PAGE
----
QPR legend Peter Angell sadly passed away on this day in 1979. As a way of remembering him I’ve reproduced an article that he wrote for ‘Charles Buchan’s Football Monthly’ in February 1960:
‘They said that Soccer is devoid of sentiment. But it was a typical goodwill gesture on the part of that gentleman of Soccer, Charlton Athletic manager, Mr Jimmy Seed, at the end of the 1952-53 season, that led to my joining Queen’s Park Rangers.
I had been playing on the left-wing for Slough Town, in the Corinthian League, and was invited to appear in a few trial games at the Valley, in the London Mid-Week League.
Mr Seed then asked me if I would like to start pre-season training with the Charlton players the following August. It seemed likely that I would be signed on professional forms.
But in the meantime, Mr Jack Taylor, the Queen’s Park Rangers manager, had shown a lot of interest in me and, when Mr Seed learned that the Rangers were so hard up for players, he suggested that Mr Taylor might like to offer me terms.
So, when Rangers’ chief came to see me I signed as a professional at Loftus Road in June 1953. I immediately gained a first-team place.
I once had the chance of becoming a part-time professional with Rhyl, in the Cheshire League, but I turned it down because I wanted to return to Slough, my home town – I was serving in the Army at Rhyl.
In Slough I began to play football with the Ragstone Road School, as a left-winger. But there was little opportunity for much match experience then because the War was on.
After the War I joined Chalvey Village FC, in the Slough and District League. I was then 15. I had three seasons with Chalvey and then went to Slough Town. While there I was selected for the Berks and Bucks County FA team, at outside-left.
I had always considered myself as a left-winger, but when I got into the Army, my general football experience enabled me to operate at left-half, and I soon realised that here was my true position.
At Rhyl, I received a lot of coaching and common-sense advice on the functions of the wing-half from Tommy McKillop, the former Glasgow Rangers wing-half, who looked after the Rhyl FC players.
After arriving at Loftus Road, I made my League debut against Walsall – on the left-wing. I was also tried out at centre-forward in those early games for the Rangers, but it didn’t take the management long to realise that left-half was my most effective position. So after only six outings I was switched.
This is my seventh full season with the Rangers and in that time, I must have played well over 250 league and cup games for the West London club.
I have managed to score an occasional goal and, in one game that stands out for me – against Leyton Orient at Brisbane Road – I scored a valuable equaliser with only two minutes left.
I got a real kick out of saving that bonus point for the lads. That match was in the old Third Division South. Since the formation of the new Third and Fourth Divisions I have noticed a greatly improved standard of play. Everyone seems to be trying to play football now; the old biff-and-bash stuff has largely disappeared.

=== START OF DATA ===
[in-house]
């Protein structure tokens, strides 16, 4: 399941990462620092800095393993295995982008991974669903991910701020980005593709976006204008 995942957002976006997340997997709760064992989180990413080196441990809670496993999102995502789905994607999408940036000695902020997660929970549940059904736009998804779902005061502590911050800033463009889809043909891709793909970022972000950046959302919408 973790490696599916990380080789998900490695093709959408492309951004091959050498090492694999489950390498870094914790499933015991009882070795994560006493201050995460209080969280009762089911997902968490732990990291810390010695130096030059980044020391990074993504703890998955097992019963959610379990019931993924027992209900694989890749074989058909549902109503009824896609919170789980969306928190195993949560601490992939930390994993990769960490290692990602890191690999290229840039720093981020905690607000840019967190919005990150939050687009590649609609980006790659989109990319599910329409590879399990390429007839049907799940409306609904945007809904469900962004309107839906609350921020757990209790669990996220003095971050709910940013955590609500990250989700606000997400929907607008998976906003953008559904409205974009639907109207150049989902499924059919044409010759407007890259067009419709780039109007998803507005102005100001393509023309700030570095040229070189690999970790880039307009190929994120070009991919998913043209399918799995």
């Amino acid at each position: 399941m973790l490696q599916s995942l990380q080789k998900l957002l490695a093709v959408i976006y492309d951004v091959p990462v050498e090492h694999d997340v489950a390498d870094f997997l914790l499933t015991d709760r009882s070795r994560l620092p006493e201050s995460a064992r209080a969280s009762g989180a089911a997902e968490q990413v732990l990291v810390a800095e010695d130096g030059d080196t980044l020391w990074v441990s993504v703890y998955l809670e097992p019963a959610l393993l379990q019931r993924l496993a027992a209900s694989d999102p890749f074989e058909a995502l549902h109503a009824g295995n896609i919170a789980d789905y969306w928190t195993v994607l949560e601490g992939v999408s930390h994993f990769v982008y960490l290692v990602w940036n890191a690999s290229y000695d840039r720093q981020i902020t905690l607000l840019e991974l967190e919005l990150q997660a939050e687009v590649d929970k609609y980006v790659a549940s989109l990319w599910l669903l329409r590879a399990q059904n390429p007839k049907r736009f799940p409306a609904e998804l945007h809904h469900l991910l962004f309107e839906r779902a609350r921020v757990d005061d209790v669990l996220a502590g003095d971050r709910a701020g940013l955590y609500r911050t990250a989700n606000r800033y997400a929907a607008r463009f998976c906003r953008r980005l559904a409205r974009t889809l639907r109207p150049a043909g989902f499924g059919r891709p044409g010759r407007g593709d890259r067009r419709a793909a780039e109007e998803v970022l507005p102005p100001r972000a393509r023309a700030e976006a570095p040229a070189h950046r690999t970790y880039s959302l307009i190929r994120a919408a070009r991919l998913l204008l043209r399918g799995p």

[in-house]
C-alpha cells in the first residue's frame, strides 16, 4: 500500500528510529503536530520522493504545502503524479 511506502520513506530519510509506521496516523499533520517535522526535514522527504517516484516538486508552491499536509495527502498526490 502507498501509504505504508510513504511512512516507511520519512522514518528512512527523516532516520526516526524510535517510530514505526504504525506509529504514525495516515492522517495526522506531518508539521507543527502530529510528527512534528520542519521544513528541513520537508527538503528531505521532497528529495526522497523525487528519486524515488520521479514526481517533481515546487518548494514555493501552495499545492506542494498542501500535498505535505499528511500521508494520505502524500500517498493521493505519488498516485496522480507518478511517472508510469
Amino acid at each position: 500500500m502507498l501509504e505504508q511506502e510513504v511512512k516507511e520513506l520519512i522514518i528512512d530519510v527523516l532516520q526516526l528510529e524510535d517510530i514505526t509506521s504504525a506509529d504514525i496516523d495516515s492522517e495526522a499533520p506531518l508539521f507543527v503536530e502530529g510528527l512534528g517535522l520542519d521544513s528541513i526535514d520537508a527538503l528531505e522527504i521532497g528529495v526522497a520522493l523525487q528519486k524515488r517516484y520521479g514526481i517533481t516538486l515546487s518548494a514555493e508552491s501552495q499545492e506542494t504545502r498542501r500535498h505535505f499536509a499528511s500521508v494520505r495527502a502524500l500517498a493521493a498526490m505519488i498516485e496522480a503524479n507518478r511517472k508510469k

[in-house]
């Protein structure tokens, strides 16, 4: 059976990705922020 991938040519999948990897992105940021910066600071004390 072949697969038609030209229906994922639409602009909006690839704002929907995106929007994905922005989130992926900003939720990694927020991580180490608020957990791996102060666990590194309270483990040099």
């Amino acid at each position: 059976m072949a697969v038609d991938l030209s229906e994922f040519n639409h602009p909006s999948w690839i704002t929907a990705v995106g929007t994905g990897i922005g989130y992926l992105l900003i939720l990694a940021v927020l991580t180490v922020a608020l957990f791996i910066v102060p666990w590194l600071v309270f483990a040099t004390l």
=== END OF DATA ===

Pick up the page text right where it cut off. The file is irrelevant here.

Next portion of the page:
Talking about my modest goalscoring feats, like all wing-halves, I always enjoy getting among the goals, and since I have taken over the ‘penalty king’ role at Shepherd’s Bush, I have been able to supplement the usual tally.
In fact, last season I was second highest club scorer with nine goals, three of which were penalties. This season I netted twice in the game against Wrexham, and I’m hoping to get a few more before the winter is through.
I have my own idea of how penalty kicks should be taken. Some players like to place their shots, or roll ‘em in. Others specialise in getting the goalkeeper going the wrong way.
I rely on pace to beat the goalkeeper and, as I have missed only two of my last eight spot kicks, I am sticking to my theory for the time being. My first miss was against Newport County when I shot within easy reach of the goalkeeper.
This season I am proud to belong to the finest Queen’s Park Rangers team I’ve played in since joining the club.
It is a great treat to play in such a powerful and confident defence, knowing that if I am drawn out of position either left-back Tony Ingham, or centre-half Keith Rutter, will be ably covering up any gaps.
And it is great to know that if Tony and Keith are beaten, then there is often England amateur Mike Pinner in goal – a player who wouldn’t disgrace the full England team!
I think I would like to stay in the game when my playing days are over. I don’t believe in leaving everything to chance and would prefer to guarantee my future in some way.
Having said that, I must point out that I don’t agree with young professional footballers having too many outside interests while they are still in the game.
They should be concentrating solely on improving their play – for the first few years – and think about an outside business only when they are firmly established as league players.
Quite often, worries about his outside job affect a player’s form considerably. As I see it, there is no sense in taking on too much responsibility too soon.’
Peter Angell: 22nd February 1932 – 18th July 1979.
Rest in Peace.